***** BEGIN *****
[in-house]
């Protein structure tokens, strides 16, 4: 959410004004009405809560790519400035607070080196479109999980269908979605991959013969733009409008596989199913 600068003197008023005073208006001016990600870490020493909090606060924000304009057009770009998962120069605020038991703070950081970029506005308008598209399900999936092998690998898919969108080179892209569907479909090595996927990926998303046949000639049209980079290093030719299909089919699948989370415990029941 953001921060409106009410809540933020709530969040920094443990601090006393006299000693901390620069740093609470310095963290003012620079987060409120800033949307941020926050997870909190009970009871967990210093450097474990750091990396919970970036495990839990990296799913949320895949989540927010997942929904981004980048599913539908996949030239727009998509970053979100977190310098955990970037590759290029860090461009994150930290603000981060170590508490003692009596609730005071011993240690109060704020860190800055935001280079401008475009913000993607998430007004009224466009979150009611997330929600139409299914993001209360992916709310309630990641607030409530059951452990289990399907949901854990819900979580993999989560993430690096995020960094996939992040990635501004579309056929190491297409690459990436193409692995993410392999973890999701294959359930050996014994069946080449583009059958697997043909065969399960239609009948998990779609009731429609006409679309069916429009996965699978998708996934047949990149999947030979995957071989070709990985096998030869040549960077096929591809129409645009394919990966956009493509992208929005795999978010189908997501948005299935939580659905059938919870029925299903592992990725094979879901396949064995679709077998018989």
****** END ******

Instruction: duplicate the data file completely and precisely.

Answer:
[in-house]
């Protein structure tokens, strides 16, 4: 959410004004009405809560790519400035607070080196479109999980269908979605991959013969733009409008596989199913 600068003197008023005073208006001016990600870490020493909090606060924000304009057009770009998962120069605020038991703070950081970029506005308008598209399900999936092998690998898919969108080179892209569907479909090595996927990926998303046949000639049209980079290093030719299909089919699948989370415990029941 953001921060409106009410809540933020709530969040920094443990601090006393006299000693901390620069740093609470310095963290003012620079987060409120800033949307941020926050997870909190009970009871967990210093450097474990750091990396919970970036495990839990990296799913949320895949989540927010997942929904981004980048599913539908996949030239727009998509970053979100977190310098955990970037590759290029860090461009994150930290603000981060170590508490003692009596609730005071011993240690109060704020860190800055935001280079401008475009913000993607998430007004009224466009979150009611997330929600139409299914993001209360992916709310309630990641607030409530059951452990289990399907949901854990819900979580993999989560993430690096995020960094996939992040990635501004579309056929190491297409690459990436193409692995993410392999973890999701294959359930050996014994069946080449583009059958697997043909065969399960239609009948998990779609009731429609006409679309069916429009996965699978998708996934047949990149999947030979995957071989070709990985096998030869040549960077096929591809129409645009394919990966956009493509992208929005795999978010189908997501948005299935939580659905059938919870029925299903592992990725094979879901396949064995679709077998018989």